Disclosure: This post was created in partnership with Texas HHS. However, all opinions are 100% my own.
Growing up in the 80’s, things were a bit different from today in that we didn’t have the technology we do now. During the summer, we rode bikes to local parks, hung out with friends on our block, and went home when the street light last came on.
Keep Kids Safe and Drug-free
Although some things were different, I’m sure many of the pressures and influences we faced then are still prevalent today. As the father to five, I do my best to stay on top of things that could possibly influence my children towards making bad choices. The misuse of drugs and alcohol by teens is still an issue I see students facing today.
For our children, Staci and I remain a constant in their lives. We know that there are people and things all around them that can persuade them in a direction we may not agree with.
Therefore, we do our part to keep our kids safe and drug-free, especially during the summer months when boredom runs high, using the following tips:
- Know your children’s friends. The saying goes, “Show me your friends and I’ll show you your future.” The girls invite their friends over often so we can get a better understanding of who they are. We meet their parents and talk often to the parents of those friends they spend the most fine with.
- Set expectations. Talk to your kids about everything, including drugs and alcohol. Those tough conversations can save your child one day. Be clear with what you expect from them and make sure they know to call you if they ever find themselves in a bad situation.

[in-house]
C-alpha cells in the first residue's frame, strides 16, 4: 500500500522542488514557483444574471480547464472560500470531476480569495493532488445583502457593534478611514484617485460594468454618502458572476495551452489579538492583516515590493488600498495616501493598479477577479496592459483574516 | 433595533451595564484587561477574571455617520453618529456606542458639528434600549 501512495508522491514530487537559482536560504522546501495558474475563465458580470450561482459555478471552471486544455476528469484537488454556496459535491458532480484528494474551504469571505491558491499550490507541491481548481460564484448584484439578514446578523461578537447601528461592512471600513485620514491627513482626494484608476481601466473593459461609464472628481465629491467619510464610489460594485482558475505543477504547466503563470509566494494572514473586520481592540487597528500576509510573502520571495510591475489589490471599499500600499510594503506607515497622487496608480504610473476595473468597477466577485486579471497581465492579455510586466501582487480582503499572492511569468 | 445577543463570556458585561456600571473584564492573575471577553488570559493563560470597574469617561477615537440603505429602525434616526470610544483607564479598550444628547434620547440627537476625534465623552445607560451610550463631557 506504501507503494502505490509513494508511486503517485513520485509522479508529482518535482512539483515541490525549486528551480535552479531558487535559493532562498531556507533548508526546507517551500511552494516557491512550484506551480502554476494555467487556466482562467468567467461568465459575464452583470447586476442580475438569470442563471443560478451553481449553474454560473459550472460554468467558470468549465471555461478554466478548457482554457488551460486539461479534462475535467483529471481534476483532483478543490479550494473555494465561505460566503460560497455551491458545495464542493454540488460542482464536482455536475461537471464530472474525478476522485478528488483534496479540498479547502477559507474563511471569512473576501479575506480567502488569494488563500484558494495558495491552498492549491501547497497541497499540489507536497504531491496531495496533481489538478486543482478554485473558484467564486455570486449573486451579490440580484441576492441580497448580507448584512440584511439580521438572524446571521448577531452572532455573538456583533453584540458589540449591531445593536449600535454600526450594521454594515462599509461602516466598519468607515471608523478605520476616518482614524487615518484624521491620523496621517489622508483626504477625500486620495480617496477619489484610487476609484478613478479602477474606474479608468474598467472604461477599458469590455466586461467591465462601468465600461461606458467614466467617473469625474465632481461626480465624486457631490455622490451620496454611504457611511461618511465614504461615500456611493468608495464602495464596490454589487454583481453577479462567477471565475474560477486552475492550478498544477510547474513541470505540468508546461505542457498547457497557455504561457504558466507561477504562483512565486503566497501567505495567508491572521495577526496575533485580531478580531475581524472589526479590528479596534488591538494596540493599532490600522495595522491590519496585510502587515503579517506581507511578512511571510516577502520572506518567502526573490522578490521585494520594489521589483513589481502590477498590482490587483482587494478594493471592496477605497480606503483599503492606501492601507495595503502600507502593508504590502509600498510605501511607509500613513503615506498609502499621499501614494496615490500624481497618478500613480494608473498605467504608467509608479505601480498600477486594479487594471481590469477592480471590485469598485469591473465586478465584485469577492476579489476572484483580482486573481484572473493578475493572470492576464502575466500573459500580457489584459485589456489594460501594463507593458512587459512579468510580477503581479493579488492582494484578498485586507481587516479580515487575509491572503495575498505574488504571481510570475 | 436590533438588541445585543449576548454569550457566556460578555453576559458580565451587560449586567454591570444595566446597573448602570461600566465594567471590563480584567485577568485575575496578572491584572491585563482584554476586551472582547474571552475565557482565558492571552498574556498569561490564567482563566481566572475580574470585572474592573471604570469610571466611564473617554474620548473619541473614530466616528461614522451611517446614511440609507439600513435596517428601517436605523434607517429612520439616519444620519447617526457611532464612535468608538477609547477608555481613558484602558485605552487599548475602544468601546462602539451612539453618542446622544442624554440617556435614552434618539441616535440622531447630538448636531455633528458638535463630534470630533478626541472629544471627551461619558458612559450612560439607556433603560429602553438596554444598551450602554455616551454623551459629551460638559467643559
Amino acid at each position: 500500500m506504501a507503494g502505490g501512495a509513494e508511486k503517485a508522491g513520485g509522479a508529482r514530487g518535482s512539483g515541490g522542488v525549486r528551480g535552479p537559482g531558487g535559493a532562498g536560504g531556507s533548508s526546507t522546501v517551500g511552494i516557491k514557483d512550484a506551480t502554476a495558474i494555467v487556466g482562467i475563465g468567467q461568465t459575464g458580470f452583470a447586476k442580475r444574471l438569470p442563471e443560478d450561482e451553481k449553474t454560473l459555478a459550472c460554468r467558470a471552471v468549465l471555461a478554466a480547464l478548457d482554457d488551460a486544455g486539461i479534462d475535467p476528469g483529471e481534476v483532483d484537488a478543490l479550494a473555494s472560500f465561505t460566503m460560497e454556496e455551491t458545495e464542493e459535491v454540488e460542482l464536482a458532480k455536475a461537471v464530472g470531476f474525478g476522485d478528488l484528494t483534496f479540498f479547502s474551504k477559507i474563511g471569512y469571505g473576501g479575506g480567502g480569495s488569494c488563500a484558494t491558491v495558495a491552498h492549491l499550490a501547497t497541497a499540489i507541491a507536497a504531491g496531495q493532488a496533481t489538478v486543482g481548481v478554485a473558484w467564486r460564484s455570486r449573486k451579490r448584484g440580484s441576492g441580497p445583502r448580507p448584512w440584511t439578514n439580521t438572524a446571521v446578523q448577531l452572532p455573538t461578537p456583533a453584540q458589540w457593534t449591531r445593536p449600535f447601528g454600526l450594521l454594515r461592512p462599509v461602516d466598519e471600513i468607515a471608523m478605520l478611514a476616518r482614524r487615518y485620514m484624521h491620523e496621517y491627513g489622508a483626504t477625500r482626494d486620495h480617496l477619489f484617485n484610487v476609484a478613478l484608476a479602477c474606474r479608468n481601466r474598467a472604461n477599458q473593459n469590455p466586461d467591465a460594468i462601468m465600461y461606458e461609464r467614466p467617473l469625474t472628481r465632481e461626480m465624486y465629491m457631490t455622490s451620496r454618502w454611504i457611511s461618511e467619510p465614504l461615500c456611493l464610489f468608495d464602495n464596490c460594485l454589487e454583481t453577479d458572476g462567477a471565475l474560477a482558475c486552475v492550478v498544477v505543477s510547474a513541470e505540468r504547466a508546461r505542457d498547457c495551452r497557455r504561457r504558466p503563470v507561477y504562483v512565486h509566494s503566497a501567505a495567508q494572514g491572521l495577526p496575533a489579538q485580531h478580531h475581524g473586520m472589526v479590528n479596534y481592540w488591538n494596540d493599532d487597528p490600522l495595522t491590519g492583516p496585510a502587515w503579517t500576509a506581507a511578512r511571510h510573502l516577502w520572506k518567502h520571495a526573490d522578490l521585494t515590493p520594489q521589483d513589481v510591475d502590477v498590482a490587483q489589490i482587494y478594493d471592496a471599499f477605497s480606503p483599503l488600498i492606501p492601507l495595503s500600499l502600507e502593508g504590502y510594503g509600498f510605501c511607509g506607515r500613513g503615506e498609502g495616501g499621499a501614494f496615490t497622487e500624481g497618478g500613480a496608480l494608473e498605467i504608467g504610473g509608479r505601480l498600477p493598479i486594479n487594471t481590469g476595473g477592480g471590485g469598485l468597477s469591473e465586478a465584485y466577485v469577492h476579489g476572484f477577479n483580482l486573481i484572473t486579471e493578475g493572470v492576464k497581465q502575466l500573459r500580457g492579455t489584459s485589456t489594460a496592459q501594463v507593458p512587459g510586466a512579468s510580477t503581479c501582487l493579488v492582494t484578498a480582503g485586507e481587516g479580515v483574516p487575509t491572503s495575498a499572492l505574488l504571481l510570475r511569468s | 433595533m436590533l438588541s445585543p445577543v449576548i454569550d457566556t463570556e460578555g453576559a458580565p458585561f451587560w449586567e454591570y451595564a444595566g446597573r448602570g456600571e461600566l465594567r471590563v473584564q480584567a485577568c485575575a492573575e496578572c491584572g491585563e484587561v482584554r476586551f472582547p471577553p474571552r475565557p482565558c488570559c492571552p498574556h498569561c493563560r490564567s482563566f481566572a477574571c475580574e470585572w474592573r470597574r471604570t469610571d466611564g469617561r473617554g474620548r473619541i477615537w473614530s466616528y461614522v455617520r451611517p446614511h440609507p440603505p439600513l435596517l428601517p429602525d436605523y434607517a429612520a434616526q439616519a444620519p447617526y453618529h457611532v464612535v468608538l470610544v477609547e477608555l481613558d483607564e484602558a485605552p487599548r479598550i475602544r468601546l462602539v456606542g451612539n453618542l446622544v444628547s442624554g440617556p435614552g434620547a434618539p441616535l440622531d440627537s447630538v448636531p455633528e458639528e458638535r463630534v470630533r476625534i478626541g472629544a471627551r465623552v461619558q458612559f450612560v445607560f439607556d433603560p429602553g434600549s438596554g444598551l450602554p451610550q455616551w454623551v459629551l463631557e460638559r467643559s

- Keep track of where they go. You know your child. Set rules that keep you updated on their whereabouts, yet give them a fair amount of independence based on their age and trust earned. Technology can be a great tool here with smartphone features such as Find My Friends.
- Have open conversations. Once expectations are set in reference to friends, going out, and the do’s-and-don’ts of drug misuse, keep the lines of communication open. Your children should feel safe knowing they can come to you with things they may have seen or questions they may have.
- Encourage hobbies or activities based on their interests. If they are doing activities they enjoy with like-minded peers, they are less likely to fall into trouble.
- Set a good example. Kids tend to follow by example more often than they do by listening. If you model a drug-free example, talk to them about consequences of drug misuse, and direct them toward their goals, you are helping lead them in the right direction.
In the end, our job as parents is to inspire them to achieve greatness, be present in their lives, and stay consistent in our words and examples.